Hurricane forecasters tracking two disturbances ahead of Atlantic season

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The National Oceanic and Atmospheric Administration’s National Hurricane Center (NHC) said Friday it was continuing to track two disturbances ahead of the official start of the Atlantic hurricane season on June 1. 

One of the areas of disturbance is reportedly located over the Atlantic Ocean around 450 miles east-northeast of Bermuda. 

In a Facebook post, the agency said the non-tropical low pressure area had not yet acquired subtropical storm characteristics. 

“However, if current trends continue, advisories could be initiated on the system later today or tonight as it moves westward to west-southwestward to the northeast of Bermuda,” NHC wrote, giving the area an 90% chance of formation a period of 48 hours and five days. ” Subsequently, the low is forecast to move northeastward into a more hostile environment by Saturday night or Sunday.”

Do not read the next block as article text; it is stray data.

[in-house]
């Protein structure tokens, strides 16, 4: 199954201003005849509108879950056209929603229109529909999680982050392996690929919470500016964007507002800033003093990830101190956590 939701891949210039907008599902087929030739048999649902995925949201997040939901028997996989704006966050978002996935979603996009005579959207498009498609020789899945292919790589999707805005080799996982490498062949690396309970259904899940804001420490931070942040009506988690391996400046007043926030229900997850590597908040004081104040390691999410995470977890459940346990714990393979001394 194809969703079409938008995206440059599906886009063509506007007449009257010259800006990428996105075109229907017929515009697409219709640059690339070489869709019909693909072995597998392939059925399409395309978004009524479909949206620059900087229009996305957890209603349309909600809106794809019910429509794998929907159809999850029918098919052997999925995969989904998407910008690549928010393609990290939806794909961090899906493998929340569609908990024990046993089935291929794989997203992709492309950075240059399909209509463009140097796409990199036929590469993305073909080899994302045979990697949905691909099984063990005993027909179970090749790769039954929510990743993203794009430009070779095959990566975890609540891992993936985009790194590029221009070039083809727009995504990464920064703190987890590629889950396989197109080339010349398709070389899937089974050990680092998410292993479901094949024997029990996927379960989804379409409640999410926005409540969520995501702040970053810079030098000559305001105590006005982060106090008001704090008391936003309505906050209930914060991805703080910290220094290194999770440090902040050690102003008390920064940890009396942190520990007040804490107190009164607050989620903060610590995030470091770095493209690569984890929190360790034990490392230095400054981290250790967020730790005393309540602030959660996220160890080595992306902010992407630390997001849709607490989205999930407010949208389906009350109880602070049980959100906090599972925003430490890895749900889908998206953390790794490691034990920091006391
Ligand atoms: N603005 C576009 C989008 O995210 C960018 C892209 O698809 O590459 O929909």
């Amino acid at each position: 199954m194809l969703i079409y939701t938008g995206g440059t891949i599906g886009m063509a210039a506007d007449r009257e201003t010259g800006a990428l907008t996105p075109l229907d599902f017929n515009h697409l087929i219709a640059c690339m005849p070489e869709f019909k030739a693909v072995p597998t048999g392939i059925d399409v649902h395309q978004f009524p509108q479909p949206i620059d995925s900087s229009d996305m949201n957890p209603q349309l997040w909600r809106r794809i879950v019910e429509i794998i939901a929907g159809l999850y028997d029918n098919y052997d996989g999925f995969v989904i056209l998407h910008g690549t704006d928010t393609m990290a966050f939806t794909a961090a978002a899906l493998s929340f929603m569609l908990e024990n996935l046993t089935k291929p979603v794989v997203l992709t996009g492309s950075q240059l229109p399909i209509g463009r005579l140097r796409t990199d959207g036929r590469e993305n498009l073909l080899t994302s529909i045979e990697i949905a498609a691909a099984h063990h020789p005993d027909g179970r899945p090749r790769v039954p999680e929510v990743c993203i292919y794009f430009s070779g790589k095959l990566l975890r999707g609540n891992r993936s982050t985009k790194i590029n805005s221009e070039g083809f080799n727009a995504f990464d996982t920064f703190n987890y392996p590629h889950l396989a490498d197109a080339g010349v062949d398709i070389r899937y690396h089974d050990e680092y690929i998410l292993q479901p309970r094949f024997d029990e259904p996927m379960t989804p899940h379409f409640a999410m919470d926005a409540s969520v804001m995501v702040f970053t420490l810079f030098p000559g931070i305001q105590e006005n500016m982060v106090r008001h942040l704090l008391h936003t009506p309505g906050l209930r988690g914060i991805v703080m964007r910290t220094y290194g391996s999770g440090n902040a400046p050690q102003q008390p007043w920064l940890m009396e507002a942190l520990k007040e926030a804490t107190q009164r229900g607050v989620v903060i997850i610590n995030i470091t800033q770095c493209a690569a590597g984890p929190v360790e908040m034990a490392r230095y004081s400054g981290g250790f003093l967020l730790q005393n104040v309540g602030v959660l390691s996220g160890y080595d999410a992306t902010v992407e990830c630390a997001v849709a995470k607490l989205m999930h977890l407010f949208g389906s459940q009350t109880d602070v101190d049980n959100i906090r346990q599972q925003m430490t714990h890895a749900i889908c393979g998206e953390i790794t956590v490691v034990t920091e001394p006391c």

While NHC initially described the second area of interest for potential development as a “disorganized area of cloudiness and thunderstorms” over the Gulf of Mexico that was “associated with a surface trough of low pressure,” the agency said recent satellite imagery suggested a low-level circulation was forming, associated with a “mid-to-upper-level disturbance” over the area. 

Shower and thunderstorm activity remains disorganized, but NHC experts said that conditions are anticipated to be “marginally conducive for development” leading to the formation of a “short-lived tropical depression or storm” before the disturbance moves inland over the northwestern Gulf Coast.

NHC noted that there is around a 40% chance of formation during the next 48 hours. 

It also warned that “regardless of development,” the system could hit Gulf Coast states already battered by continuous flooding with even more heavy rainfall through the weekend.

Earlier this year, NHC released the list of 21 names for 2021 Atlantic storms, beginning with Ana.

In the event that more than 21 named tropical cyclones occur, additional storms will use names from the Greek alphabet like during 2020’s historic season. 

The Associated Press contributed to this report.

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